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What it's really like to be a 40-year-old intern

What is it like to go back to square one when you're in your 40s?

We typically associate internships with young people embarking on their careers, using unpaid work experience to get a foothold in their chosen industry. However a 2016 report by the Commonwealth Department of Employment found that a quarter of Australians alone over 30 years of age have done unpaid work experience in the past five years.

"Middle-aged women are often skilled and have great potential and capacity, but their confidence lets them down, especially when they have been out of the workplace for numerous years with children," says Landy.

"Internships can help bridge that gap. They give women a chance to trust their skills." Landy says women need to be clear about the purpose of an internship. "For an internship to work, women need to be very clear that they are trying to up-skill and stretch their learning in a short amount of time. Sometimes it helps to do the internship at a different workplace to the one in which you ultimately want a position."

READ MORE:
Unpaid internships' legal grey area
Internship programme helps Auckland students
Unpaid internships: Essential work experience or exploitation? 

 

So what is it like to go back to square one when you're in your 40s? We speak to three women who did just that.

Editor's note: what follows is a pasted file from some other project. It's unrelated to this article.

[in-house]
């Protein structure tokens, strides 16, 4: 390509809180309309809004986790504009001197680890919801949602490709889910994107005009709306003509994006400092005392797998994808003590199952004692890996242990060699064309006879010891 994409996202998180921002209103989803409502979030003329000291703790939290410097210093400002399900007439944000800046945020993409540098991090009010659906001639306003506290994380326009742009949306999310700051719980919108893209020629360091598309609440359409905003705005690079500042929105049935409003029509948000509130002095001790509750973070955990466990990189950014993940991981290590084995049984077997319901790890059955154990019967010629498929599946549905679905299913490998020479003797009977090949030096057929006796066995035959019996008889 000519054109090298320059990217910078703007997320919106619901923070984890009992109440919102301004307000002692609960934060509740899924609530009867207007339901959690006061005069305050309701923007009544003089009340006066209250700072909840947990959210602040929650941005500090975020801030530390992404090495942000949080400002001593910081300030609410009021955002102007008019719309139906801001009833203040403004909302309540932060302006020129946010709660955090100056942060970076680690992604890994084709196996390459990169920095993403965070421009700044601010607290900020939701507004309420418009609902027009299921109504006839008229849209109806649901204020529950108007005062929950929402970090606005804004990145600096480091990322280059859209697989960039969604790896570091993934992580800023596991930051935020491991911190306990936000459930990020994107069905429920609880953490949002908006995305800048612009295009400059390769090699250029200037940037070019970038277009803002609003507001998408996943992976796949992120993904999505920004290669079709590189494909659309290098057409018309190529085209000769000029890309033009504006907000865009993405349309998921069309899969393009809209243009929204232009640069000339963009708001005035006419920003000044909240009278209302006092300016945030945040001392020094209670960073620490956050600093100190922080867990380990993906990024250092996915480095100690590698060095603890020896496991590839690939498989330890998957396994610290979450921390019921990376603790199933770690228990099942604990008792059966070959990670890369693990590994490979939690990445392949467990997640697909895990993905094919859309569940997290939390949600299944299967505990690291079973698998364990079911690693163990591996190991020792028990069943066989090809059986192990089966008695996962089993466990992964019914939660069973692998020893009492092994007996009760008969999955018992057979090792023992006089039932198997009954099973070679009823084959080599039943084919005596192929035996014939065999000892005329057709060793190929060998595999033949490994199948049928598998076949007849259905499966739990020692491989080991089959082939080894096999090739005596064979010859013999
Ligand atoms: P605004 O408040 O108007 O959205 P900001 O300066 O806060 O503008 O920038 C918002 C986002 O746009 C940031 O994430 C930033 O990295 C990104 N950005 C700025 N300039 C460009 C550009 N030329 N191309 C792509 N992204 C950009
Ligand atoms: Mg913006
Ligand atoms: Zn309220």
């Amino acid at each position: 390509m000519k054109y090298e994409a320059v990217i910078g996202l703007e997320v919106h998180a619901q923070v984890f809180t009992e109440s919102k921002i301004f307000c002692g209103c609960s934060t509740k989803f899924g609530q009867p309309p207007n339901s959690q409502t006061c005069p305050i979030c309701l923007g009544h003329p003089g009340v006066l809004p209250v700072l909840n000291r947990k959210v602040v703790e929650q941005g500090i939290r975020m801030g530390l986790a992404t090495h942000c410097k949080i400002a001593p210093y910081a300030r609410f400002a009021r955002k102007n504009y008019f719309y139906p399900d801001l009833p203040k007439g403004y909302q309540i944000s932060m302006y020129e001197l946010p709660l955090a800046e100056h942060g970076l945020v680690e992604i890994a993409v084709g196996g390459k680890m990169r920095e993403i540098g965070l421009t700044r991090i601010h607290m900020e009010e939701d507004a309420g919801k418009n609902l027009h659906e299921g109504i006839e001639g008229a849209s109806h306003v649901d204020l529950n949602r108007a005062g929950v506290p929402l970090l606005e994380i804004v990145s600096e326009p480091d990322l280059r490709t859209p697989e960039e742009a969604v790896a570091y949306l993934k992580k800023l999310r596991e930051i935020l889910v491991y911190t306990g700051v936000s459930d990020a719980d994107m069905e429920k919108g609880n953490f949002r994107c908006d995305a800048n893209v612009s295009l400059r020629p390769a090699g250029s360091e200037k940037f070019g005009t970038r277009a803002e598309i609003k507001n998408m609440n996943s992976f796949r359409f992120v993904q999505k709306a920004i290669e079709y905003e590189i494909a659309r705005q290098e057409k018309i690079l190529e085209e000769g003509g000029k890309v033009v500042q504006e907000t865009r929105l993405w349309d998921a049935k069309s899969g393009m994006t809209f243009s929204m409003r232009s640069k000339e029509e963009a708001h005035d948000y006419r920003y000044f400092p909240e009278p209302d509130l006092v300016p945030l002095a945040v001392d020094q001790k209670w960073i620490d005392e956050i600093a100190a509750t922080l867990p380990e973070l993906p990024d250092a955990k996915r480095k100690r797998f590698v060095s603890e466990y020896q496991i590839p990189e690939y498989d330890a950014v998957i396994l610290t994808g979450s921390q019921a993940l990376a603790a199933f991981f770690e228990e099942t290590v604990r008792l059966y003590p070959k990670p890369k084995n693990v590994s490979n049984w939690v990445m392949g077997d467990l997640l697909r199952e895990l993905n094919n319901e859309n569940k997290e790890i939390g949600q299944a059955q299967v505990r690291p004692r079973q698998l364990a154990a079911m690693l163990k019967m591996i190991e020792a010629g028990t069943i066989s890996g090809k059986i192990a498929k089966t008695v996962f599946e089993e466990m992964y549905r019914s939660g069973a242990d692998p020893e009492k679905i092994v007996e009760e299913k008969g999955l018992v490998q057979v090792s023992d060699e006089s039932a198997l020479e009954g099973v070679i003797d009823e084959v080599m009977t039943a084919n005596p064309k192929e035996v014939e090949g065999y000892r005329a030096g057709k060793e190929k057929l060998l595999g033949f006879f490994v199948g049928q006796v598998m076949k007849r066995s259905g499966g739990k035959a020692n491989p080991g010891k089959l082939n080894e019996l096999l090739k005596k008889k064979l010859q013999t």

Lorna Hendry: "I did feel a bit old but it was a real lesson in allowing doors to open and walking through without knowing what's going to be on the other side. "

LORNA HENDRY, 50
Interned with a Melbourne-based children's publisher when she was 45.

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I'd been a graphic designer and studio artist for years, and when I was 40 my husband and I quit our jobs, took our kids out of school and travelled around Australia for three years.

When we got back I wasn't in the right frame of mind to take on another full-time job in a design studio. Graphic design is a young person's game, especially when you work in corporate communications, with its long hours.

I wanted to write a book about our trip and I was contemplating a career change so I enrolled in RMIT's Diploma of Professional Writing and Editing. It was the best thing I ever could have done. Towards the end of the course, when I was 45, there was an opportunity to do an internship a few days a week for four weeks at the children's publisher, Wild Dog Books.